Complexities of Establishing an Early Diagnosis of Allergic Bronchopulmonary Aspergillosis in Children
The problem of attempting to diagnose allergic bronchopulmonary aspergillosis (ABPA) in children at an early age, prior to the development of undesirable sequelae, such as bronchiectasis, is reviewed. Two cases of ABPA with onset under the age of ten are presented as illustrations of the complexities of securing an early diagnosis of ABPA. ABPA is not infrequent in children, with children under ten representing an estimated 9% to 10% of patients with the disorder. A high index of suspicion and persistence are important in establishing the diagnosis. ABPA may be identified in patients with detectable central bronchiectasis (ABPA-CB) or in patients seropositive (ABPA-S) who do not yet have bronchiectasis. Some complexities in making an early diagnosis of ABPA include: 1) insensitivity of CT scans in detecting central bronchiectasis, 2) lack of current chest radiographic infiltrates, 3) lack of peripheral blood eosinophilia and precipitins to A. fumigatus and 4) weakly reactive immediate skin test to Aspergillus.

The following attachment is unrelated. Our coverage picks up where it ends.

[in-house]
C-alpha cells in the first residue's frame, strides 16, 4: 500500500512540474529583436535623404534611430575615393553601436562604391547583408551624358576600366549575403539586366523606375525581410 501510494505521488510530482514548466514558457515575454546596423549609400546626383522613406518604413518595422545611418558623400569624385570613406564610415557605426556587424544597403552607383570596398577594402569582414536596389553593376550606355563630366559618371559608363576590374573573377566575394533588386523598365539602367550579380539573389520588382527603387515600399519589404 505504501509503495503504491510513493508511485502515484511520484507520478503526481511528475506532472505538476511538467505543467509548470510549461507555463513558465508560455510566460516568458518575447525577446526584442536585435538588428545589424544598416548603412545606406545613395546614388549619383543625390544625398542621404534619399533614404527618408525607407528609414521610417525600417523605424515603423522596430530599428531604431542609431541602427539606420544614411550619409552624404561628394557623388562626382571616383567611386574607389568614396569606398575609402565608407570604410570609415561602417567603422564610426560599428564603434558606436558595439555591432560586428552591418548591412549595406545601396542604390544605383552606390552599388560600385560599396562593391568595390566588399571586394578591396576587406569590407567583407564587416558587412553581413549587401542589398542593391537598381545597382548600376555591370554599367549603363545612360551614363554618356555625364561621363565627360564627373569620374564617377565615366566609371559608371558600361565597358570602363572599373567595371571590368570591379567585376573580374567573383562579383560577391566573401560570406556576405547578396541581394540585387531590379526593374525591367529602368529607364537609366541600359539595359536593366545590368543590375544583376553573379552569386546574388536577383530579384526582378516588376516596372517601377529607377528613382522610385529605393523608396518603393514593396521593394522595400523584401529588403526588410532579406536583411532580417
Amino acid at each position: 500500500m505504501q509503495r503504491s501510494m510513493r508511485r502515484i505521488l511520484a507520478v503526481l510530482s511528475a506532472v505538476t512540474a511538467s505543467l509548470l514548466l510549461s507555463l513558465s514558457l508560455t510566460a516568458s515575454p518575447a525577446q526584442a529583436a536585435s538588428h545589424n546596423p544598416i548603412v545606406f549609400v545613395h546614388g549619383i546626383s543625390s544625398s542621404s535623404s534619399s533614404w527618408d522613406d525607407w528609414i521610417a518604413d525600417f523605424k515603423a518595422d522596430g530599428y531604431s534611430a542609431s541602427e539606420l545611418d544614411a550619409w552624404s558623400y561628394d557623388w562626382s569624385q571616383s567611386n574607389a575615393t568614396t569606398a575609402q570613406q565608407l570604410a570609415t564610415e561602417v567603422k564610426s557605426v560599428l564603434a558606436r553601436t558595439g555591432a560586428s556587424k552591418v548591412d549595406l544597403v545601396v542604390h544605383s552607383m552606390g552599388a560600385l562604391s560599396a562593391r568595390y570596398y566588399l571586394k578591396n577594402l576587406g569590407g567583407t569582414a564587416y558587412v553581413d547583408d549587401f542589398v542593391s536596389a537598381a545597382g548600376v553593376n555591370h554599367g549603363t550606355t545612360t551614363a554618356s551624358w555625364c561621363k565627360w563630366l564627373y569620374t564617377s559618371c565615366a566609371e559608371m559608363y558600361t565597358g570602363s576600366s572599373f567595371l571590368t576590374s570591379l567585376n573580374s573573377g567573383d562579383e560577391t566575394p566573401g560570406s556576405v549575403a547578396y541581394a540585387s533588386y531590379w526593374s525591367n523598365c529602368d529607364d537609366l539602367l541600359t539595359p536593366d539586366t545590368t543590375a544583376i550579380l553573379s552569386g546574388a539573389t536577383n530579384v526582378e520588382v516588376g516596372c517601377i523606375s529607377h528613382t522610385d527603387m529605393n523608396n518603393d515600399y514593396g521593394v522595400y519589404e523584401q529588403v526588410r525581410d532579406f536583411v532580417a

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Document Type: Research Article
Publication date: 1989-01-01
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- Allergy and Asthma Proceedings is a peer reviewed publication dedicated to distributing timely scientific research regarding advancements in the knowledge and practice of allergy, asthma and immunology. Its primary readership consists of allergists and pulmonologists.
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